Drought, fireplace, and now floods in just three years for Queensland farmers

Three years in the past, Ilse Heidegger battled bushfires with a leaf blower on her cattle property at Woolooga, in South-East Queensland.

In the years since, she and her husband, Peter Olivier, have watched as their area, north-west of Gympie, suffered by the drought.

Now in 2022, the couple has confronted down one more catastrophe — this time a devastating flood. 

Female and male stand next to eachother in front of a yard where horses are being housed.
Ilse Heidegger and Peter Olivier scrambled to avoid wasting cattle on Friday night time when floodwaters arrived unexpectedly.(ABC Rural: Jennifer Nichols)

Caught off guard by torrential rain, Ms Heidegger and Mr Olivier rushed to avoid wasting cattle trapped in their backside paddock.

Separated from the cattle by water run-off gushing by, the couple devised a plan.

“I might attempt and encourage the ladies to observe me, Peter would go behind to just push them by,” she mentioned.

“Unfortunately, by that point, the water was rising and much more ferocious than what we had initially anticipated. A few calves received swept up into the present.”

Mr Oliver saved a calf, born just that day, from floodwaters.

“When I went by to get behind the cattle, I used to be about ankle-deep in the water, and once I circled inside just 10 to fifteen minutes, it went as much as knee top,” he mentioned.

Cattle stand in a paddock in foreground with floods in background
In the previous three years, the couple has handled drought, fireplace, and floods on their Woolooga property.(Supplied: Ilse Heidegger)

Managing to rescue one of many two calves swept away, the couple carried the 30 to 40kg calf by floodwaters to greater floor.

Adding to the couple’s eventful night time, Ms Heidegger’s gumboots had washed away leaving her barefoot in the paddock and uncovered to threats apart from rising floodwater.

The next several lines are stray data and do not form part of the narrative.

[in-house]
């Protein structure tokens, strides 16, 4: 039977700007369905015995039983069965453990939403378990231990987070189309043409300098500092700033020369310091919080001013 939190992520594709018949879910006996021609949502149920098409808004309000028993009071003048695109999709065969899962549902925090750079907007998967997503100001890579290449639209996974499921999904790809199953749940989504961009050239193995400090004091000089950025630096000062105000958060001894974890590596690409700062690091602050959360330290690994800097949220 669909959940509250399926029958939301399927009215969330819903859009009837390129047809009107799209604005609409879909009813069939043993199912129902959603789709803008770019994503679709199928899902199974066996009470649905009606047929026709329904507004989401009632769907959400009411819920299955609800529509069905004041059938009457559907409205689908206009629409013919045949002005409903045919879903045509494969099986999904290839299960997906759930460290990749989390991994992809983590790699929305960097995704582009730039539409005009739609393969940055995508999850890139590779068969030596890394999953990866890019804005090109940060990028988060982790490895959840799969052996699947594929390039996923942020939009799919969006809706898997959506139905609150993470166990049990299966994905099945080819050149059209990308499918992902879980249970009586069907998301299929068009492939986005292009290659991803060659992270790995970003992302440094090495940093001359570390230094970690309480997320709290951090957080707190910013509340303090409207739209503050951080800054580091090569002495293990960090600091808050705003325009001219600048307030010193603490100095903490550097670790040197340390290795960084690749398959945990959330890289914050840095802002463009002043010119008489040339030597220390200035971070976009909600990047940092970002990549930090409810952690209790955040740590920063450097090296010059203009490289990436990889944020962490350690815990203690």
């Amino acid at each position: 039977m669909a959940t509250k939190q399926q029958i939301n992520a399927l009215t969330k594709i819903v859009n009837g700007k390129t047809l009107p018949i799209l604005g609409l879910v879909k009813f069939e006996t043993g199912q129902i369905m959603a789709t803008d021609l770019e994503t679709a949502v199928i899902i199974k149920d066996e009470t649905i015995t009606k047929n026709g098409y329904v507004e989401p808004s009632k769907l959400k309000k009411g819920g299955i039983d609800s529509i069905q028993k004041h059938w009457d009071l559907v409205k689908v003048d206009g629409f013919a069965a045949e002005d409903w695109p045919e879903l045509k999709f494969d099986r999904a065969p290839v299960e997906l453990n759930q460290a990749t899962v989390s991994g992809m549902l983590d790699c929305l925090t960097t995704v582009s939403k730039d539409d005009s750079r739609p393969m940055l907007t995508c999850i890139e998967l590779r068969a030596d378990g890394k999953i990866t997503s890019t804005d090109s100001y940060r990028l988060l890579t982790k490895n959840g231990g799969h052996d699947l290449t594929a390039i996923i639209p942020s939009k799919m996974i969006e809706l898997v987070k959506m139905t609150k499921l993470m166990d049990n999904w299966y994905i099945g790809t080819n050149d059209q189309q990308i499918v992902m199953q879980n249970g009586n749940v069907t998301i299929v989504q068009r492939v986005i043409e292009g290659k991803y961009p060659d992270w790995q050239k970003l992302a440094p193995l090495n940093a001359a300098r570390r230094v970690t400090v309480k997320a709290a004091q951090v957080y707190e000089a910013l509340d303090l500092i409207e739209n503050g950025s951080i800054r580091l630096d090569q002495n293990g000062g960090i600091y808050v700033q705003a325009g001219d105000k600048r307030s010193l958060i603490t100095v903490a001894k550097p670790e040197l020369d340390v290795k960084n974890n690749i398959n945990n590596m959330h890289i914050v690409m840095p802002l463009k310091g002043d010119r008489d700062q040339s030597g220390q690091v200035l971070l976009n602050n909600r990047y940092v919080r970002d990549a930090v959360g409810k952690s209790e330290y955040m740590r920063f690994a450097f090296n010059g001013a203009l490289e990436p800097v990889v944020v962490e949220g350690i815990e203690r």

Even although they misplaced a calf, Ms Heidegger pressured that they had been very fortunate.

“We had been very lucky by comparability to a number of different folks,” she mentioned.

‘Trials and tribulations’ of farming

It was a stressed night time for the couple, however they woke to seek out their cattle had survived and, extremely, the new child calf had discovered its mom. 

“I do not actually identify cows however she’s in fact named Mermaid,” Ms Heidegger mentioned.

A calf and her mother stand next to eachother in a field.
Mermaid the calf was saved on Friday night time after she was swept away by floodwaters.(ABC Rural: Jennifer Nichols)

A deep love of their animals has made the previous three years of drought, fireplace and flood a traumatic expertise for the couple.

“But that is our residence. And so, , by trials and tribulations, we’re extremely blessed and extremely lucky that we did survive by the fires.”

Smoke billows in a red sky with a paddock, trees, a house and powerlines silhouetted against the red of the sky.
In 2018, Ilse Heidegger and Peter Olivier’s property at Woolooga was surrounded by bushfires.(Supplied: Ilse Heidegger)

Others in the realm weren’t so lucky.

“Our hearts exit to all these farmers who’ve misplaced 20 or 30 head of cattle,” Ms Heidegger mentioned.

“Nobody can actually put themselves in their sneakers, and so our ideas and prayers exit to them.”

‘The definition of farming’

Clocking up greater than 540mm of rain throughout the flood occasion, Ms Heidegger mentioned it was “unimaginable climate”.

“We have by no means skilled one thing like that. And not that way back, we had the fires that got here by Woolooga. So it has been a little bit of fires, drought, flood, so we’re going to must take a little bit of a breather for 2022.”

Mr Olivier mentioned it was half and parcel of the agricultural way of life.

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